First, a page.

KTM, as European mobility brands go, has a lot of history behind it. The Austrian company, founded in 1934, today makes its name known mostly through its off road motorcycles.
It does produce other types of two wheeled rides through, including motor scooters, and recently showed off its chops in this space via a new electric scooter concept being unveiled at the Tokyo Auto Show.
Electric vehicle ideas from KTM are nothing new as they, in the past, have helped the Austrian Institute of Technology produce a two-seat, three-wheel electric car, as well as unveiling in late 2011 the Freeride E electric motocross bike. The new E-Speed is seen as being a sibling to the Freeride of sorts – whereas the motorcycle focused on zero emissions fun in open nature, the motor scooter idea is viewed as a “sport-oriented future concept for urban mobility.”
The E-Speed, as far as scooters go, looks very nice at the first glance to the eye. Its chassis and styling are uncluttered but colorful and sleek in form and function. Driving it is a liquid-cooled, permanent-magnet synchronous motor with 36Nm of maximum torque and a permanent power of 11kW that moves the rear wheel via a belt drive. Electricity, according to KTM, is stored in a package of lithium-ion batteries with a capacity of 4.36kWh that is fully charged within two hours on a regular 220V socket, according to European standards.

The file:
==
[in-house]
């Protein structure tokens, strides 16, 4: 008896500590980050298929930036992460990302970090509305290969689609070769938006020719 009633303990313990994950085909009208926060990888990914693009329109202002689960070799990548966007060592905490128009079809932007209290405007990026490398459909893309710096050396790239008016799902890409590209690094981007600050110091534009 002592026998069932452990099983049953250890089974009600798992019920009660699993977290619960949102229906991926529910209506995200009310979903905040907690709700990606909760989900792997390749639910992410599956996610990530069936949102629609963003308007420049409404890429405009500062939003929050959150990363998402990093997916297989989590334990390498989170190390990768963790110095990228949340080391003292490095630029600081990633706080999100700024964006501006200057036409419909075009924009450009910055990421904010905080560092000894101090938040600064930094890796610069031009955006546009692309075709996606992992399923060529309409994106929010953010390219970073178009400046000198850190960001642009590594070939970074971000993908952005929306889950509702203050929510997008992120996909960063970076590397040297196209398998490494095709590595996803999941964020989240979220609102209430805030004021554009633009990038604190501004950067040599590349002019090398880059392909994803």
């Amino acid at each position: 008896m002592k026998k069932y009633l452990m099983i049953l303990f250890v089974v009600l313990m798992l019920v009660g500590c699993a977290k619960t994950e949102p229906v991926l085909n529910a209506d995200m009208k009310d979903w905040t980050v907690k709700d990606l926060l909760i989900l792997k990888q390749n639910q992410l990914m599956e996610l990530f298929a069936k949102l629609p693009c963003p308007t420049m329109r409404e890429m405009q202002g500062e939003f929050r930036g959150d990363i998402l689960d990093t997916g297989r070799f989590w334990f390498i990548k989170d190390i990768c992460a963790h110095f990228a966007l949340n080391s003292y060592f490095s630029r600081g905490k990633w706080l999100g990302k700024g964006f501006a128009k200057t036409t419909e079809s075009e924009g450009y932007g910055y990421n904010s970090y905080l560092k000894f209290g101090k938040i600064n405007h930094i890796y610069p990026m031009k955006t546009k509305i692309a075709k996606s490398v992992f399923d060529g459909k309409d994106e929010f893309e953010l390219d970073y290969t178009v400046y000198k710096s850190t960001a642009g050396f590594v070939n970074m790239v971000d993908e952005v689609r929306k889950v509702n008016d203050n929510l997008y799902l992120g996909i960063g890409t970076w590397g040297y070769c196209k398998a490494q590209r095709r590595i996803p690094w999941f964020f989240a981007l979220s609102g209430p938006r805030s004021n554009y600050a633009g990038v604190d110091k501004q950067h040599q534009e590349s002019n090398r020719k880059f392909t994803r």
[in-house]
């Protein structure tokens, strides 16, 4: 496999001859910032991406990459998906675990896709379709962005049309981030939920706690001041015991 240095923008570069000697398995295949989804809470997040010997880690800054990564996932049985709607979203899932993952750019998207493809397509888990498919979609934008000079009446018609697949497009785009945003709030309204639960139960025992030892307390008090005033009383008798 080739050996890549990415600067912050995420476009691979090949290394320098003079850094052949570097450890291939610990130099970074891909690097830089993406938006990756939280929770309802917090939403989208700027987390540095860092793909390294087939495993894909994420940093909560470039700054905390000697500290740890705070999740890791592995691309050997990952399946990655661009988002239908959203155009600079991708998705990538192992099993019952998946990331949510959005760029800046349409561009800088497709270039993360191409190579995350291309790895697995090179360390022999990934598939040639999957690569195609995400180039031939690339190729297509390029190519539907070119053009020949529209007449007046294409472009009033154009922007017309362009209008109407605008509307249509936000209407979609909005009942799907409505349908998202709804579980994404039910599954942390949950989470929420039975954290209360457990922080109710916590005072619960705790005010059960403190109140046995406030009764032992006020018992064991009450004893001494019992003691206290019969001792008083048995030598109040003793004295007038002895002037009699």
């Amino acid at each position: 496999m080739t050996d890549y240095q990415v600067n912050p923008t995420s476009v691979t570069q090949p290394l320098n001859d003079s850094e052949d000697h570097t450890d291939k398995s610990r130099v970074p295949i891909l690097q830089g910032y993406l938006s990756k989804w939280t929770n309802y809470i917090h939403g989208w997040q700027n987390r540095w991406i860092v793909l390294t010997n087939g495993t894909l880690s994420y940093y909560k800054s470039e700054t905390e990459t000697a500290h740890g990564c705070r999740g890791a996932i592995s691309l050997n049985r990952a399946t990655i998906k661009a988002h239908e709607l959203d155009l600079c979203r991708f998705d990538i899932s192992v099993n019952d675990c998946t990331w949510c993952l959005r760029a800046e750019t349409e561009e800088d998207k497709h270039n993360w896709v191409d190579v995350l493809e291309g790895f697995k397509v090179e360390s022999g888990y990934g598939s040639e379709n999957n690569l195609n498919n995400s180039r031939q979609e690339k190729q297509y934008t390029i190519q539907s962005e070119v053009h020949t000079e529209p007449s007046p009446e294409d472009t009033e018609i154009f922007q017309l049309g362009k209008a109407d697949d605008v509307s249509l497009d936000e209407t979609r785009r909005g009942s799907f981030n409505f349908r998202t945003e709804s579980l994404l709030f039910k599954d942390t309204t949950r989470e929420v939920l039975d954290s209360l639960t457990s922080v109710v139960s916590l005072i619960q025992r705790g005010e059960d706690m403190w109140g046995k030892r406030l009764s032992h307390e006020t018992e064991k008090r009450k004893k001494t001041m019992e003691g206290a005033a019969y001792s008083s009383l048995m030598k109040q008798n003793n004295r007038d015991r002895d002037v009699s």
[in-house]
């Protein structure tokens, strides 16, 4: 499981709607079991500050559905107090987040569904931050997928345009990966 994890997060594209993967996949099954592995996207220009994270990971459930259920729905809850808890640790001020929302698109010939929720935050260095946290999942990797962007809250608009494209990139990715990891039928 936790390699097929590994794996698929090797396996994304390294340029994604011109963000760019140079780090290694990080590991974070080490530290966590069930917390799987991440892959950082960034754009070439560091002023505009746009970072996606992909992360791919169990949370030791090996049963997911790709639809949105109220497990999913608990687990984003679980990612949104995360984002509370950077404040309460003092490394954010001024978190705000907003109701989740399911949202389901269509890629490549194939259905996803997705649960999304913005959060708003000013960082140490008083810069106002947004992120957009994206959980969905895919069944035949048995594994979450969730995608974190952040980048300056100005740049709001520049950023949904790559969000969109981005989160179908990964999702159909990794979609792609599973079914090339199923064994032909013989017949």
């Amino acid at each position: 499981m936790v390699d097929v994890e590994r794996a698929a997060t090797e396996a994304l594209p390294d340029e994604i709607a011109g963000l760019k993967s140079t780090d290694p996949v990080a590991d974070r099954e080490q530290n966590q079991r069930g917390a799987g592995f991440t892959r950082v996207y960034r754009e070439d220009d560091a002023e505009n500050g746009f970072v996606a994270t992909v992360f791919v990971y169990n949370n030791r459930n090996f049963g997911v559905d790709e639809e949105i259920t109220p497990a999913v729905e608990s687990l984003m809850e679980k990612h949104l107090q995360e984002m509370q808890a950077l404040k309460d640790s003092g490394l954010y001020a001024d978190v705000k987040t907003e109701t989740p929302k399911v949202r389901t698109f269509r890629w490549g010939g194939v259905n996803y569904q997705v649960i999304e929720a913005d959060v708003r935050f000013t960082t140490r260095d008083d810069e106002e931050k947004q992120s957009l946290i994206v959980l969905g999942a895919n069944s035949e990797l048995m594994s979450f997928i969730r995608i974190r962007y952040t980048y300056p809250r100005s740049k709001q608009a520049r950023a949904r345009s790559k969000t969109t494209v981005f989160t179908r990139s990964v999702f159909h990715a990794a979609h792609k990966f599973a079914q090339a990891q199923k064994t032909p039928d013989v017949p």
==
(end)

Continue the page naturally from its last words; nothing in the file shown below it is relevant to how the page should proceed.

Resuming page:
The scooter is silently able to reach top speeds of up to nearly 53 miles per hour, and Autoblog Green reports it has a range of around 37 miles on a single charge. It weighs around just 308 pounds and includes regenerative braking to return energy to the battery pack, among a range of features.
It is not clear from the materials made available by KTM if the E-Speed will ever move from concept to actual production.
"We at KTM are completely convinced of electric mobility as a perfect complement to conventional powertrains," said KTM CEO Stefan Pierer in a statement.
"In the long term, the electric drive will come out on top for short distances – particularly in areas which are highly sensitive from an environmental perspective, like open nature and densely populated metropolitan areas Vehicles like the ‘E-Speed’ and Freeride E can help powered two-wheelers win back more acceptance in society. Not just because of their environmental credits, but because they are easy to use, quick, and simply great fun."